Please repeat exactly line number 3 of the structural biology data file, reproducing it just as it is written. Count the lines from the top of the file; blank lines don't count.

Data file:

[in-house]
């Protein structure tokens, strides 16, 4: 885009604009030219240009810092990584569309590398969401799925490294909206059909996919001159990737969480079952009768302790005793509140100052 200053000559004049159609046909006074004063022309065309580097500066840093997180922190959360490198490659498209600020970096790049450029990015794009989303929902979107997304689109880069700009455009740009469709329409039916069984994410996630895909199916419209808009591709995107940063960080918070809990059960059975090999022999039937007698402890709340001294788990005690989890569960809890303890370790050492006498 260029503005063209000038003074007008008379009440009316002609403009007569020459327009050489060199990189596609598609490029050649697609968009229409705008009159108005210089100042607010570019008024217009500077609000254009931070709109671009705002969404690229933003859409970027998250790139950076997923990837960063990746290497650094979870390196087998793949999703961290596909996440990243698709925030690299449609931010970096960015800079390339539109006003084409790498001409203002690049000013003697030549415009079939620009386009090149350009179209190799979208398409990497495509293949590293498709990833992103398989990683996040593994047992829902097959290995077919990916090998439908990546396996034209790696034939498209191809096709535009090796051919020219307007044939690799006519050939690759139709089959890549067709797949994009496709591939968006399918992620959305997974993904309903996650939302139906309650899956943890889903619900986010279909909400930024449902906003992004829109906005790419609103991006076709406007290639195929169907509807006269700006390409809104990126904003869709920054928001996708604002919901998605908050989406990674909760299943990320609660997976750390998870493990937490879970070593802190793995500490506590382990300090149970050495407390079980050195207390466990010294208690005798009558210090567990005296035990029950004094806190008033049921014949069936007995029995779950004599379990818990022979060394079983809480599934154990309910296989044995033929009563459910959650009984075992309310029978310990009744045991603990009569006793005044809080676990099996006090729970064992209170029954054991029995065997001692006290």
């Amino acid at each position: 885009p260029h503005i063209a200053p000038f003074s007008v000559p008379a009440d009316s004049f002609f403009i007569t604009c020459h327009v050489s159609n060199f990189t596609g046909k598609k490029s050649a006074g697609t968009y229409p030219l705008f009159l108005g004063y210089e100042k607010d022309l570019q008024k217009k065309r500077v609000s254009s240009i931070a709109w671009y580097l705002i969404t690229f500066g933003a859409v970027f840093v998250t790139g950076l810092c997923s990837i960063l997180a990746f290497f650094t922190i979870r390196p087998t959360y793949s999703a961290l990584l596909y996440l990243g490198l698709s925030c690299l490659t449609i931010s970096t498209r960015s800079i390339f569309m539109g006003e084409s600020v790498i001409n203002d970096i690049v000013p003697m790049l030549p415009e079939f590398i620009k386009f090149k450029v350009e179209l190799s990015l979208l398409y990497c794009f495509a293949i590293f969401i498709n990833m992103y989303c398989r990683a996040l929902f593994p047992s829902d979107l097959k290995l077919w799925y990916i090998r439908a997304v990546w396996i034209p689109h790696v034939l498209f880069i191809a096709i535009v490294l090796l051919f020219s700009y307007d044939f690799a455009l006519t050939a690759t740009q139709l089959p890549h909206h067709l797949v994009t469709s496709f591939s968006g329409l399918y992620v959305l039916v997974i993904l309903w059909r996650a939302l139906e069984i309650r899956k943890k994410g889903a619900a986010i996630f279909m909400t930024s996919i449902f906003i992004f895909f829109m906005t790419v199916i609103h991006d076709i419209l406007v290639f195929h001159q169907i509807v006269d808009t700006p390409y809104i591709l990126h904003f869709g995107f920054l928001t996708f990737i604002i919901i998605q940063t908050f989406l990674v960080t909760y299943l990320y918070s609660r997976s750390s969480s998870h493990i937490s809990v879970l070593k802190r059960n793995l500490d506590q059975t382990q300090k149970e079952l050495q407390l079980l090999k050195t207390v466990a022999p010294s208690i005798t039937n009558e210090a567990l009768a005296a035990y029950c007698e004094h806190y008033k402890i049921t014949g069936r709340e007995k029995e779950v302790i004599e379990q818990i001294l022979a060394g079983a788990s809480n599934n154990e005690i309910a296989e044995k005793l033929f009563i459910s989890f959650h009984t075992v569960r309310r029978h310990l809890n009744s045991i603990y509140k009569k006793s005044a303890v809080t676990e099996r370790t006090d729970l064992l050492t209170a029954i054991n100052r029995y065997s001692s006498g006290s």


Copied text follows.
């Amino acid at each position: 885009p260029h503005i063209a200053p000038f003074s007008v000559p008379a009440d009316s004049f002609f403009i007569t604009c020459h327009v050489s159609n060199f990189t596609g046909k598609k490029s050649a006074g697609t968009y229409p030219l705008f009159l108005g004063y210089e100042k607010d022309l570019q008024k217009k065309r500077v609000s254009s240009i931070a709109w671009y580097l705002i969404t690229f500066g933003a859409v970027f840093v998250t790139g950076l810092c997923s990837i960063l997180a990746f290497f650094t922190i979870r390196p087998t959360y793949s999703a961290l990584l596909y996440l990243g490198l698709s925030c690299l490659t449609i931010s970096t498209r960015s800079i390339f569309m539109g006003e084409s600020v790498i001409n203002d970096i690049v000013p003697m790049l030549p415009e079939f590398i620009k386009f090149k450029v350009e179209l190799s990015l979208l398409y990497c794009f495509a293949i590293f969401i498709n990833m992103y989303c398989r990683a996040l929902f593994p047992s829902d979107l097959k290995l077919w799925y990916i090998r439908a997304v990546w396996i034209p689109h790696v034939l498209f880069i191809a096709i535009v490294l090796l051919f020219s700009y307007d044939f690799a455009l006519t050939a690759t740009q139709l089959p890549h909206h067709l797949v994009t469709s496709f591939s968006g329409l399918y992620v959305l039916v997974i993904l309903w059909r996650a939302l139906e069984i309650r899956k943890k994410g889903a619900a986010i996630f279909m909400t930024s996919i449902f906003i992004f895909f829109m906005t790419v199916i609103h991006d076709i419209l406007v290639f195929h001159q169907i509807v006269d808009t700006p390409y809104i591709l990126h904003f869709g995107f920054l928001t996708f990737i604002i919901i998605q940063t908050f989406l990674v960080t909760y299943l990320y918070s609660r997976s750390s969480s998870h493990i937490s809990v879970l070593k802190r059960n793995l500490d506590q059975t382990q300090k149970e079952l050495q407390l079980l090999k050195t207390v466990a022999p010294s208690i005798t039937n009558e210090a567990l009768a005296a035990y029950c007698e004094h806190y008033k402890i049921t014949g069936r709340e007995k029995e779950v302790i004599e379990q818990i001294l022979a060394g079983a788990s809480n599934n154990e005690i309910a296989e044995k005793l033929f009563i459910s989890f959650h009984t075992v569960r309310r029978h310990l809890n009744s045991i603990y509140k009569k006793s005044a303890v809080t676990e099996r370790t006090d729970l064992l050492t209170a029954i054991n100052r029995y065997s001692s006498g006290s």